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Metadata concepts, issues and experiences – lessons from 8 years of metadata management at CMR - for CSE Metadata Workshop, Canberra, May 2005. Tony Rees Divisional Data Centre CSIRO Marine Research, Australia ([email protected]). Overview. Some definitions / concepts

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Metadata concepts, issues and experiences – lessons from 8 years of metadata management at CMR

- for CSE Metadata Workshop, Canberra, May 2005

Tony Rees

Divisional Data Centre

CSIRO Marine Research, Australia

([email protected])

  • Some definitions / concepts
  • Who are the clients for metadata? (what is our target audience)
  • How do people find metadata? (discovery / search mechanisms)
  • The national metadata infrastructure context (ASDD etc.)
  • Search methods – free text vs. structured searches, and the CMR (MarLIN) approach
  • What metadata to collect?
  • Space and time “footprints” in metadata records (storage and search implications)
  • How do we populate the system...
  • Selected implementation aspects (when actually building a system).
Metadata is …
  • Structured, summary information regarding a dataset or similar resource
  • Conforms to some standard – e.g. ANZLIC (for our region), ISO 19115, can have agency-specific extensions
  • Provides both descriptions of resources (cataloguing / documentation function) and potentially, previews of / access point to the data
  • Definition of “Dataset” – in the eye of the beholder – a logical set of data sharing common attributes e.g. data type, collection method, survey / expt ... – size of data “chunks” (granularity of the metadata) determined by agency practices and preferences
  • Probably good to distinguish dataset-level metadata from item level descriptions (keep in separate, tailored systems).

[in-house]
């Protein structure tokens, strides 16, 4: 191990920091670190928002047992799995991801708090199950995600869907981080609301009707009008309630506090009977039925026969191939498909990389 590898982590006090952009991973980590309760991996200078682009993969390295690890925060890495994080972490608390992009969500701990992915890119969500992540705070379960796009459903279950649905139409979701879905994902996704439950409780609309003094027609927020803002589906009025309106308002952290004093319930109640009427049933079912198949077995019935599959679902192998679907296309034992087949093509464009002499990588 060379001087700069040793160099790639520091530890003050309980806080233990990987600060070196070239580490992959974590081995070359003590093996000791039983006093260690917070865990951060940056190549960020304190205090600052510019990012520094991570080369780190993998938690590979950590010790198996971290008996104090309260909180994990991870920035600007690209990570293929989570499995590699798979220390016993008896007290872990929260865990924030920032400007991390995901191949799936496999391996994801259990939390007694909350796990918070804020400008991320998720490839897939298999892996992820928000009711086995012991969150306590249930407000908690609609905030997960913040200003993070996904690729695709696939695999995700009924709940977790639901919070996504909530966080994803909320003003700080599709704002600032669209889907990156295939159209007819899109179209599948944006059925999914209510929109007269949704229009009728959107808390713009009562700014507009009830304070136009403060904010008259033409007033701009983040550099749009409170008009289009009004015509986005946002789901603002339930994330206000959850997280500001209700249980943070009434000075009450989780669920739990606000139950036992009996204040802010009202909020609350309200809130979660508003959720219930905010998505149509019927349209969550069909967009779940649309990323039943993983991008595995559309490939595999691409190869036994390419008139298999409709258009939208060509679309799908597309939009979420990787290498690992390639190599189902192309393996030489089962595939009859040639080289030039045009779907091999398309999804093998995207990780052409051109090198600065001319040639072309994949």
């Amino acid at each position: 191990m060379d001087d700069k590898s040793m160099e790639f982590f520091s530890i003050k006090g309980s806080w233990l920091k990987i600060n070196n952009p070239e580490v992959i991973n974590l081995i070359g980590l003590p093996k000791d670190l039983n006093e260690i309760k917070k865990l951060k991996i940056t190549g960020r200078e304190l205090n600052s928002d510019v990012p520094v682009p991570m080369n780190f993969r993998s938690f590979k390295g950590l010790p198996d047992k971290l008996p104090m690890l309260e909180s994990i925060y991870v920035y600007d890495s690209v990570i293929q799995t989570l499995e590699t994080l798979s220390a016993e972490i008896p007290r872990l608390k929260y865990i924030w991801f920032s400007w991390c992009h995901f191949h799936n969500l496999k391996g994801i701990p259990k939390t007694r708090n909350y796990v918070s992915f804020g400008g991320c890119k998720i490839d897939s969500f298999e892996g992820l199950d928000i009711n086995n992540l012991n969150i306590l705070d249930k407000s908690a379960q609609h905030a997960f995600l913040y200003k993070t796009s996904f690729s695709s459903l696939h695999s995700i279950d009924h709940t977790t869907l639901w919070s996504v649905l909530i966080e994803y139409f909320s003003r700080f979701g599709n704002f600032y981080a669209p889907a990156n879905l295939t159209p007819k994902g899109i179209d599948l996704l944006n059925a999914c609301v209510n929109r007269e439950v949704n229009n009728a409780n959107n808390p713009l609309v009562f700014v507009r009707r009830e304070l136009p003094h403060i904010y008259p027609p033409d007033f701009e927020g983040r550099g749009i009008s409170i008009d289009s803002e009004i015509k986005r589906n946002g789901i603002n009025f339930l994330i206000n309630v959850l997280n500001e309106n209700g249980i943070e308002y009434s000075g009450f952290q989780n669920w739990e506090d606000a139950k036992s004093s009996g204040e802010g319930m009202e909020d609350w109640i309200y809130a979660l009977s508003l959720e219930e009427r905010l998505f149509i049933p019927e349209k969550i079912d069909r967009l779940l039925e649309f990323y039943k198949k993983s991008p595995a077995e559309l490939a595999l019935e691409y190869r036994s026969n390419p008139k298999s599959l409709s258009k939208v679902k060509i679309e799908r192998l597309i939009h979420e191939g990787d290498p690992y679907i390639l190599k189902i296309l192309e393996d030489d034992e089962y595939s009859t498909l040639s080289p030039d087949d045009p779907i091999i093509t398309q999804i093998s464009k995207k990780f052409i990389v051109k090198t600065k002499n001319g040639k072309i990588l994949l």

Some example metadata systems (cont’d) …
  • Australian Spatial Data Directory (another gateway)
What are we trying to do here?
  • Describe our data holdings – to the inside and outside world
  • Bring together relevant dataset documentation (or pointers to it) in a single, www-accessible location
  • Provide a good (i.e.: tailored) set of search tools which suit our data holdings and “target” users
  • Facilitate access to our data – on a self serve basis (where possible) **
  • Connect our entered information to the wider world for “discovery” purposes, e.g. to metadata gateways and internet search engines
  • Re-use metadata as a “building block” in broader Divisional systems (capture once, use many times) **

(** = value adding)

Who are the clients for our metadata?
  • CSIRO researchers and their internal / external collaborators (e.g. for data discovery)
  • Divisional management
  • External parties – schools, public, scientific community, policy makers, consultants
  • Ourselves– if an extensive data custodian (use for internal cataloguing / data access purposes)
  • Recipients of CSIRO data – can supply metadata along with data products (also, may be a project deliverable)
  • Future users (v. important) – “corporate memory”
How do people find metadata?
  • Agency-level systems (own access points)
  • Metadata gateways – e.g. ASDD (Australian Spatial Data Directory) for Australia, NERC metadata gateway for UK
  • Future one-CSIRO system (??)
  • Internet search engines e.g. Google (if mechanism for crawling is enabled)
  • Standalone metadata files (e.g. supplied with data).

NB: all have their place, e.g. agency-level systems may support richer or better targeted search facilities than those available via gateways.

Australian Spatial Data Directory – national cross-agency metadata gateway


future agency system








GA data

BoM data

DEH data

CMR data


National Metadata Infrastructure

metadata systems

describe / point to ...

  • search via ASDD – search across multiple agencies, basic functionality
  • search via MarLIN – search only CMR holdings, but extra functionality (also view “CMR internal” records not visible to external users)
Limitations of text-based searching...
  • Basically a “hit and miss” method – no “browse” capability, or method to broaden / focus the search
  • Relies on searcher and metadata creator using same words for same concepts (does not happen in practice, with free text entry across multiple systems)
  • ... e.g. “whales” vs. “cetaceans” vs. “marine mammals” vs. species scientific names (multiple wordings covering potentially the same concept)